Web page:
Back in August 2010, Zero Hedge was ostracized for daring to first point out the massive distortion to the US unemployment rate as a result of the collapse in the labor force participation rate, and the far less realistic modeling of the US labor force. We said that while the US unemployment rate was shown to be steadily declining, the real unemployment rate when one factors in a realistic participation rate is well above 10%. It still is.
Since then not only tenured Wall Street weathermen but Janet Yellen herself has admitted the unemployment rate is no longer a meaningful estimation of slack in the US economy, in other words it is a purely propaganda data point that serves a political purpose (look how strong the economy is) to boost confidence, and no other.
So now that Japan has decided to follow in US footsteps and aggressively devalue its way to prosperity and a Keynesian utopia, Abe will need to adopt every trick in the BLS book to survive even as the Japanese economy is crashing and burning, courtesy of the plunging Yen which however is boosting the "wealth effect" for a small but powerful and wealthy portion of the population, and is thus tolerated.
And so it has.
Yesterday Japan amazed everyone when it reported that its unemployment rate had dropped yet again, this time to 3.3%, the lowest since April 1997.
The paradox is that while the number of Japan's unemployed dropped by 20,000, the number of those employed plunged by 280,000! Or as Goldman calls, it "growth in jobholders looks to have peaked amid a lack of recovery momentum in the economy"
But how can that result in a lower unemployment rate? Simple. The answer is shown on the chart below.
And there you have it, :BLS labor data fudge 101.
Japan's labor "statistics" office just crashed the labor force, in this case by 340,000 in one month (following a drop of 190,000 in March and 20,000 in February) in order to push the unemployment rate lower as 280,000 people lost their jobs.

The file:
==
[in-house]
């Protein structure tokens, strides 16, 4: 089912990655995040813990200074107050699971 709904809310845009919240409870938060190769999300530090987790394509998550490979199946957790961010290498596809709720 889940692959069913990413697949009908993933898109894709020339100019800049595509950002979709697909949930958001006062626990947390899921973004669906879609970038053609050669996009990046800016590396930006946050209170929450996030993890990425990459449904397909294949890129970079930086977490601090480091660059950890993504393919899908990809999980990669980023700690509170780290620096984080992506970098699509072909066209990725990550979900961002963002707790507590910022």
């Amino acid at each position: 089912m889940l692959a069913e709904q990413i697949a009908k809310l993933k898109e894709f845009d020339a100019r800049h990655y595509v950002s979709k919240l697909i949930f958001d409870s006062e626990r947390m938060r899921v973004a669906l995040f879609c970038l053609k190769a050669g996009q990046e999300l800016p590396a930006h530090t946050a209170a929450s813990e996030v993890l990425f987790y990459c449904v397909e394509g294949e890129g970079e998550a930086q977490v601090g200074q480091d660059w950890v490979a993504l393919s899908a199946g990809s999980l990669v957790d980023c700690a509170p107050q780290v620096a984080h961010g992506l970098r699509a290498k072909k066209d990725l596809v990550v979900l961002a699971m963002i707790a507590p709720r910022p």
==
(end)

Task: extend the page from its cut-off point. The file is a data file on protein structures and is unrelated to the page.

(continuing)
But one doesn't need to even dig that deep to figure out just how cooked Japan's books are. As the FT noted overnight:
The figures highlight a crucial paradox in Japan’s economy: even as the labour market tightens, workers are not extracting pay rises. The Bank of Japan is relying on wage increases to boost consumption and create a virtuous circle of higher inflation.
Indeed, alongside the employment data Japan also reported household spending which once again dropped, wildly missing expectations of a 2.8% increase, and confirming that Abenomics is the worst thing that could have happened to Japan's economy. Goldman has the breakdown:
Household spending falls again after a rebound in March; consumption remains weak:
Based on the Household Survey, real consumer spending fell 1.3% yoy, coming in well below the market consensus for +2.8%. However, this is partly due to non-consumption spending items that should essentially not be included in consumption, such as money gifts. Core consumption, which excludes such items, rose 1.4% yoy. We believe this suggests that consumption recovery is still weak, given core consumption in April 2014 was at a slump at -6.6% yoy. Even on a seasonally adjusted mom basis, real consumption spending and real core consumption fell 5.5% and 3.5%, respectively, suggesting that the consumption recovery in March (+2.4% and +2.8%, respectively) was a one-off event. Core consumption fell to the average level seen in Apr-Jun 2014, a period right after the consumption tax hike.
Real disposable income remains sluggish: Real disposable income of workers’ households rose 0.1% mom in April, coming in broadly flat mom (March: -0.9%). While we cannot determine the trend based on the March figure alone given that real disposable income fluctuates significantly every month, the figure has been sluggish since end-2014.
So what is really going on in Japan and how does one explain the complete lack of an increase in either spending or wages, yet coupled with a 3.3% unemployment rate? Well, as noted above, the unemployment rate is a fabricated, statistica gimmick, goalseeked to "confirm" that Abenomics is working, when in reality it isn't, and is merely nudging the denominator in the employment rate calculation.
But the real answer is the following. Just like in the US, all of Japan's recent "hiring" has been of part-time workers at the expense of full-time jobs, leading to increasing wage slack...
... and not only that, but just like in the US, focusing primarily on senior citizens and housewives.
And that is how you stage and fabricate a "recovery" right in front of everyone's eyes: a Copperfieldian sleight of hand which works only as long as everyone is perfectly happy to be lied to by their government.
Source: Japan Statistics Bureau